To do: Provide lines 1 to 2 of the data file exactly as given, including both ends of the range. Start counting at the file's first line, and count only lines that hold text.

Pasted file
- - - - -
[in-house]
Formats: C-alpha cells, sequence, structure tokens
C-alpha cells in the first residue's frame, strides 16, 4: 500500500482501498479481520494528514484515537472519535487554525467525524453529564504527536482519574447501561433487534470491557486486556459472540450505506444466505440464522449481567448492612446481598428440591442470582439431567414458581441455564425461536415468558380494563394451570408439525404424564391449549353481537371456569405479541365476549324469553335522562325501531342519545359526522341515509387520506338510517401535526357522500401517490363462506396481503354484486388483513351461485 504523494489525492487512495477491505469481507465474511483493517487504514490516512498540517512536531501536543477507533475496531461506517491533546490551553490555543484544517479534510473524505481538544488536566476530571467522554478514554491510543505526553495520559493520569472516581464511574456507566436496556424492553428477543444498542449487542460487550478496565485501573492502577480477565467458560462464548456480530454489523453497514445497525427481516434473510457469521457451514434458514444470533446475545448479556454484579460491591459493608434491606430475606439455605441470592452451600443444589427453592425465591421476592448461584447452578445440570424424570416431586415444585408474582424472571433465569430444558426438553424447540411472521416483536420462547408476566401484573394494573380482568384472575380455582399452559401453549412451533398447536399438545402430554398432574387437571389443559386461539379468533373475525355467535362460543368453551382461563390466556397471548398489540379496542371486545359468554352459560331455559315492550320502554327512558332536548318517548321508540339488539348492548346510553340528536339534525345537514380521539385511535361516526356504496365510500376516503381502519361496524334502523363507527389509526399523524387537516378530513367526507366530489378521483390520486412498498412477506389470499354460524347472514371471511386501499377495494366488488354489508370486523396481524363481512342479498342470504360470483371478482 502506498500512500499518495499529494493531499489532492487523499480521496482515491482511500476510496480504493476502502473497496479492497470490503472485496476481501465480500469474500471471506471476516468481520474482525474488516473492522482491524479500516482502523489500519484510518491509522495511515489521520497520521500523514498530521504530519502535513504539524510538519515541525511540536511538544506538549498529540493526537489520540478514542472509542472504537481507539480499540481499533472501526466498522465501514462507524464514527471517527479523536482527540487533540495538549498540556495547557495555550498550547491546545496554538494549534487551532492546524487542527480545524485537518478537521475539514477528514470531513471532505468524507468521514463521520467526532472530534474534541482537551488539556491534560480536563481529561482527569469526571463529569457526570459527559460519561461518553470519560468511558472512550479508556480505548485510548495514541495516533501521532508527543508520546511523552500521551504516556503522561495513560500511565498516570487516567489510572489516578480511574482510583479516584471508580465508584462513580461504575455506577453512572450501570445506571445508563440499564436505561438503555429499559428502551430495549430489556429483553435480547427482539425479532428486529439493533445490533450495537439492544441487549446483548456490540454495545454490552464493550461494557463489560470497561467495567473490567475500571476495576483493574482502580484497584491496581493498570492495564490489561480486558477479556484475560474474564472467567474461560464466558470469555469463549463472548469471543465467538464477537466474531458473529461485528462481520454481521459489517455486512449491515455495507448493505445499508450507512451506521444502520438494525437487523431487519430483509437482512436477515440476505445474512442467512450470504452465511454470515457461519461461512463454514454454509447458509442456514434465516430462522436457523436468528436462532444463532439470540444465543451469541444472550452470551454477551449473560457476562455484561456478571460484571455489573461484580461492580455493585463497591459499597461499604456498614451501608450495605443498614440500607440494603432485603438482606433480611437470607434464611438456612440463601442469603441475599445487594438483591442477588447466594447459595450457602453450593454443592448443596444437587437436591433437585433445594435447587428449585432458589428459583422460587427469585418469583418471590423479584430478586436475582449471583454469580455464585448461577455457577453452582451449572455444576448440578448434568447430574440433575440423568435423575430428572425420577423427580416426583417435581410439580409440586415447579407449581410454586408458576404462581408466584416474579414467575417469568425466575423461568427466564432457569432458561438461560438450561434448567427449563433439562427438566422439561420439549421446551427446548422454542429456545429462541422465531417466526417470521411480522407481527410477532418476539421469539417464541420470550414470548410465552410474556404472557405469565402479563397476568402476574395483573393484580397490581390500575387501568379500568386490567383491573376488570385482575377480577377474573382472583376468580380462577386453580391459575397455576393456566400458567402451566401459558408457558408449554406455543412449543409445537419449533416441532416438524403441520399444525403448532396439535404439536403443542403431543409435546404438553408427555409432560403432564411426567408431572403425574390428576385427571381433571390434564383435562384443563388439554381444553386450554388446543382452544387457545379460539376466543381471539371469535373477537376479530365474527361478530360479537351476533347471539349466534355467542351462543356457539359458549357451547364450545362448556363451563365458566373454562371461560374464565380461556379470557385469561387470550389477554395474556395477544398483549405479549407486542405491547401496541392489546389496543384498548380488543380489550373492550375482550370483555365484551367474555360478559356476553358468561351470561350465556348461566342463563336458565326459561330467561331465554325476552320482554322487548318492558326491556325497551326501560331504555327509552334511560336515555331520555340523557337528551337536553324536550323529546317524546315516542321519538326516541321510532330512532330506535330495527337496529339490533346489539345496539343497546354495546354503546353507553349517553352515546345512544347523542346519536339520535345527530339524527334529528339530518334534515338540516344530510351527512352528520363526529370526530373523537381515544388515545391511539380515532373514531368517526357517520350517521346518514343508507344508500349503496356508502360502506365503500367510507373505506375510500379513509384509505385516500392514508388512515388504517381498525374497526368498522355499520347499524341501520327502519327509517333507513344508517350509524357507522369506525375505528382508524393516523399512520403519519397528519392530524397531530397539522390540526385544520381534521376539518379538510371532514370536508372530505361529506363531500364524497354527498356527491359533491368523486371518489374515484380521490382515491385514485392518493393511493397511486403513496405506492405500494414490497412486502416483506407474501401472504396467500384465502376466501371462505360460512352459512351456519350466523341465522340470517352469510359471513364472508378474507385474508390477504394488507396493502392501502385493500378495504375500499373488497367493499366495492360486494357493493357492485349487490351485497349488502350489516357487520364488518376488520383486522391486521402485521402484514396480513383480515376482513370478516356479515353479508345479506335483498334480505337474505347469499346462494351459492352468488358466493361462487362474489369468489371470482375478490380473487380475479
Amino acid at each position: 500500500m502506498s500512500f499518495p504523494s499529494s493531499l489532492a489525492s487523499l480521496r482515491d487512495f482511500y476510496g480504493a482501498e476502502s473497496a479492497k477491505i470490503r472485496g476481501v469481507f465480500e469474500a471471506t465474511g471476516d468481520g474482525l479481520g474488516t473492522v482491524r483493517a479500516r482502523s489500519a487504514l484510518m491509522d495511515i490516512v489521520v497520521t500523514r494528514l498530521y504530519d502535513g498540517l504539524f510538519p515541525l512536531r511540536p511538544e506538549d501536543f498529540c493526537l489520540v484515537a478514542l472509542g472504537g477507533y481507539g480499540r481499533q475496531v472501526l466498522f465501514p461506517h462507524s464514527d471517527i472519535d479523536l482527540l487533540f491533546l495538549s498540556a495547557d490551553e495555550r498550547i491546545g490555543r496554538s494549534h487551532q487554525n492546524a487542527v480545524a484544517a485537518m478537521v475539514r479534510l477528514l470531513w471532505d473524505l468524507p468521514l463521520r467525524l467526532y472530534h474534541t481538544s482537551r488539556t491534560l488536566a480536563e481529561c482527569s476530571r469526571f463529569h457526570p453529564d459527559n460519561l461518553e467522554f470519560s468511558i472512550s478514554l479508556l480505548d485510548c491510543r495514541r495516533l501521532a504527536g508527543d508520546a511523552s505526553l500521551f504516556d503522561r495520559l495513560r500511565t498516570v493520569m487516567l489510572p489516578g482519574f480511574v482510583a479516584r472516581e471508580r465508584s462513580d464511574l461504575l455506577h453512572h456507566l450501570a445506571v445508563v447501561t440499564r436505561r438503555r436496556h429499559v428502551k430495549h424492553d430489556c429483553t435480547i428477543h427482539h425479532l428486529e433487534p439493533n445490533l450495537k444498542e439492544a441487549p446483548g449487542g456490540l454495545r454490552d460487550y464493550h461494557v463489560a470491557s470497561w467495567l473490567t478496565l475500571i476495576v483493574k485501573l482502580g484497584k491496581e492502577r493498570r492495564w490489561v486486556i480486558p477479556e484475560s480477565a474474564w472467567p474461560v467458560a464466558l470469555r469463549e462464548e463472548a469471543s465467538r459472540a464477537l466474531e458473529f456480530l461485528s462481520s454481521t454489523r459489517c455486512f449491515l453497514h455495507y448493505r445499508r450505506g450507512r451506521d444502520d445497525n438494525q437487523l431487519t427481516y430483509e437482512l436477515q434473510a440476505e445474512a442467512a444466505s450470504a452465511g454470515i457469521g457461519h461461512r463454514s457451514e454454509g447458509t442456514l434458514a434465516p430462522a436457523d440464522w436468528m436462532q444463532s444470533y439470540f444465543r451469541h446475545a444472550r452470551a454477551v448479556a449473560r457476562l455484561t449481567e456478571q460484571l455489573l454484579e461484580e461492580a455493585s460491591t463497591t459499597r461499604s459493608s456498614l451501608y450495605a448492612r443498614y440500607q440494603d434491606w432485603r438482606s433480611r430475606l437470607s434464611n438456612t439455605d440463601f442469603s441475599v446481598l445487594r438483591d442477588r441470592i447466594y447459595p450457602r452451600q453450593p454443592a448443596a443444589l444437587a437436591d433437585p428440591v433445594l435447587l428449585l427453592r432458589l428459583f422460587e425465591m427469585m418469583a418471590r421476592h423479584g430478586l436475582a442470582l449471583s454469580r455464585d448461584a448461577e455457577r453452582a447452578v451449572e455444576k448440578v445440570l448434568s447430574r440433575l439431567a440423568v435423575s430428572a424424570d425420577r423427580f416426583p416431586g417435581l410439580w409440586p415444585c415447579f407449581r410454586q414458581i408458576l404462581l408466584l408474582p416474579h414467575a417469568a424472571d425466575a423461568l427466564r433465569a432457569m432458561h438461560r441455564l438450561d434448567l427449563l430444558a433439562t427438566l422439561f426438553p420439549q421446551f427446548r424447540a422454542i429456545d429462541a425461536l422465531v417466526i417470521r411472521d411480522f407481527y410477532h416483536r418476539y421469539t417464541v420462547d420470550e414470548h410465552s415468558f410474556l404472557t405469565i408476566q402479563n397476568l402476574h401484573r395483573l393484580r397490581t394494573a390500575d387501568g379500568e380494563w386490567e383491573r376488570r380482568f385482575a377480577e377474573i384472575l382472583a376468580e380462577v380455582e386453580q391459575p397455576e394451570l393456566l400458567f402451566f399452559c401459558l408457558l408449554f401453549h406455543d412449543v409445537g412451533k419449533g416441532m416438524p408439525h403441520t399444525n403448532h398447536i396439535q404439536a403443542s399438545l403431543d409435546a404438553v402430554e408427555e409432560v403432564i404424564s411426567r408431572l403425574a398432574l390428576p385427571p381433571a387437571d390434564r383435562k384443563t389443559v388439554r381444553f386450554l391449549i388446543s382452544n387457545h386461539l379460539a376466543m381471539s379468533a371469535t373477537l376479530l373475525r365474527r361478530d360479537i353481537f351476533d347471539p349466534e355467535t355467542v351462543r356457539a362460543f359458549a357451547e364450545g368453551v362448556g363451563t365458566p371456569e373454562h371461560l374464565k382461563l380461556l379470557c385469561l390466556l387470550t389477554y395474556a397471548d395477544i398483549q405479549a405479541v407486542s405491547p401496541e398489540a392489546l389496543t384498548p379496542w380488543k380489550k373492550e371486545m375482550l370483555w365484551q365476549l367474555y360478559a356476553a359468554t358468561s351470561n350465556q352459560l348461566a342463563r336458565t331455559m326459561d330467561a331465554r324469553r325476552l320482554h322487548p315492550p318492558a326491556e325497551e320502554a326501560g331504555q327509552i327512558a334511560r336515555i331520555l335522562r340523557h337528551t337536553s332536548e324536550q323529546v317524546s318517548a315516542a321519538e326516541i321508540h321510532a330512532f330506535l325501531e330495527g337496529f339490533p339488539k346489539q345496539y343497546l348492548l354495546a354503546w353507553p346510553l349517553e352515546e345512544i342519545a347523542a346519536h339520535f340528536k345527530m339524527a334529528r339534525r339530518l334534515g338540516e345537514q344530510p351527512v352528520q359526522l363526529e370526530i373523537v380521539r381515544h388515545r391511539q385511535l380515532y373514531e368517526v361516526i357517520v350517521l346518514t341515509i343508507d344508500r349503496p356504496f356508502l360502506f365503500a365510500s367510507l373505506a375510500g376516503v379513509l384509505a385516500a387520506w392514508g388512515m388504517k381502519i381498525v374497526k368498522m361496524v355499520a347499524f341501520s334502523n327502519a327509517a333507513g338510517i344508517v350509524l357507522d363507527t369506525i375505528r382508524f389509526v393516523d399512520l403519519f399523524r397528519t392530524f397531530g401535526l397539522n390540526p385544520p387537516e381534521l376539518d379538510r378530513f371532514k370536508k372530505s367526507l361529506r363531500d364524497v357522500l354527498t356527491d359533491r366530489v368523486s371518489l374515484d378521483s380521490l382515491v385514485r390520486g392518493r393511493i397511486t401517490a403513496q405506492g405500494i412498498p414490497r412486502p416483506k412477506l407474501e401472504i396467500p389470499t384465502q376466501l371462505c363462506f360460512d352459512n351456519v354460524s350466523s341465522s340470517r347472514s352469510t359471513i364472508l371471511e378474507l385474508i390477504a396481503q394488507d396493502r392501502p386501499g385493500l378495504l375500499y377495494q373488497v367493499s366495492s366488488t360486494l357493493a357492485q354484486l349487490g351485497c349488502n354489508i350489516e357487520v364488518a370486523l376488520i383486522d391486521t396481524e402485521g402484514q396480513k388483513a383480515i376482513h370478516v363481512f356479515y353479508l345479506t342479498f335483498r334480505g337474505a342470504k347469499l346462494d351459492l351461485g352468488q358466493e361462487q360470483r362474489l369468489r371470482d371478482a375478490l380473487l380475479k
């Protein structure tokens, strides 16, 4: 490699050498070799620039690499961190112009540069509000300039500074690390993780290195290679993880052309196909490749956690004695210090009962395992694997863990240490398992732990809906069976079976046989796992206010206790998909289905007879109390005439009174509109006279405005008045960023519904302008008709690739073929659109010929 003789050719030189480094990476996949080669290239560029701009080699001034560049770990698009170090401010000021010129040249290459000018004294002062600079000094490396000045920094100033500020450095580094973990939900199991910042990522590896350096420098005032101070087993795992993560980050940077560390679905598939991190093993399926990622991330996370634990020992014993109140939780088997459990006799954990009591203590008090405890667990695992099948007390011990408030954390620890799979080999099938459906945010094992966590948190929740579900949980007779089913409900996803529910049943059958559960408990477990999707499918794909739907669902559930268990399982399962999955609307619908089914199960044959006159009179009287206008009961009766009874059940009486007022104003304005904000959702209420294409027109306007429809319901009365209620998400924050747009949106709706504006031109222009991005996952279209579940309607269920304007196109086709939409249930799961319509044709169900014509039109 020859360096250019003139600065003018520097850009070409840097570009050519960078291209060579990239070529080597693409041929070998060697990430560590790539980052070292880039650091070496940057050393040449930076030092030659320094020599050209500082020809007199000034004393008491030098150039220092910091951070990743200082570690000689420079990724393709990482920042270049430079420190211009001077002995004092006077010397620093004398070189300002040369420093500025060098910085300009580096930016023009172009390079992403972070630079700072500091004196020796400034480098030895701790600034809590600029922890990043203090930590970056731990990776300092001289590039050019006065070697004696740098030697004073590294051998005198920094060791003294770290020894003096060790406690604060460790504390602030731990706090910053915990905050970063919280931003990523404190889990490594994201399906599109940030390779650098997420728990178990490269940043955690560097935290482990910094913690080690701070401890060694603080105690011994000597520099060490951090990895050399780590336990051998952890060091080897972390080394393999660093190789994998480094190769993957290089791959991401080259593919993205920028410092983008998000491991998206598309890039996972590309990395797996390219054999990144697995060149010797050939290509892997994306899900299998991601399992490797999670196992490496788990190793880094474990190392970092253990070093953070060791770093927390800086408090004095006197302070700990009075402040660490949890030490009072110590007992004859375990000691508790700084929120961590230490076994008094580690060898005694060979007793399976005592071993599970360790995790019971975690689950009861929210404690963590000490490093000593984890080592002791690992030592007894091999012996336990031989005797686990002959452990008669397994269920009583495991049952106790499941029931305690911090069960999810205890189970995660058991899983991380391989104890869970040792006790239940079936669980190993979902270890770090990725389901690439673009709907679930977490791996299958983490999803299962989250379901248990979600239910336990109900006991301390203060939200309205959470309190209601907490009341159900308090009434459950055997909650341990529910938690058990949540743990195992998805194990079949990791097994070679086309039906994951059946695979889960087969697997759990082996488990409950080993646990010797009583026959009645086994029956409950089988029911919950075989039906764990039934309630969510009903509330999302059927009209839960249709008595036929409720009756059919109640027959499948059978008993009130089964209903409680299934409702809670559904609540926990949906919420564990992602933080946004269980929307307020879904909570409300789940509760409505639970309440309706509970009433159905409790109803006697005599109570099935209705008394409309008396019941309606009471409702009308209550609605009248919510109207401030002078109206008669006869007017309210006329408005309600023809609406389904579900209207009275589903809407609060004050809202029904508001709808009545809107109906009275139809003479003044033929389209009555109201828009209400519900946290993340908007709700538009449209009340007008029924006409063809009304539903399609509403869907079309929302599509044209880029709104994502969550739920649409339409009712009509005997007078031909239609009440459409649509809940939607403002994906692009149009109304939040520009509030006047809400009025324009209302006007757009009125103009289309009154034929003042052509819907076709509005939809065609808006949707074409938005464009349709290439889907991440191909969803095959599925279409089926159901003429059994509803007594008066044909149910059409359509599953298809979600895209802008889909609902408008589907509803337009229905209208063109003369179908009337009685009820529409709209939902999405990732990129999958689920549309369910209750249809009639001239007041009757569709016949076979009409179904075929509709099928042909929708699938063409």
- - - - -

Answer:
[in-house]
Formats: C-alpha cells, sequence, structure tokens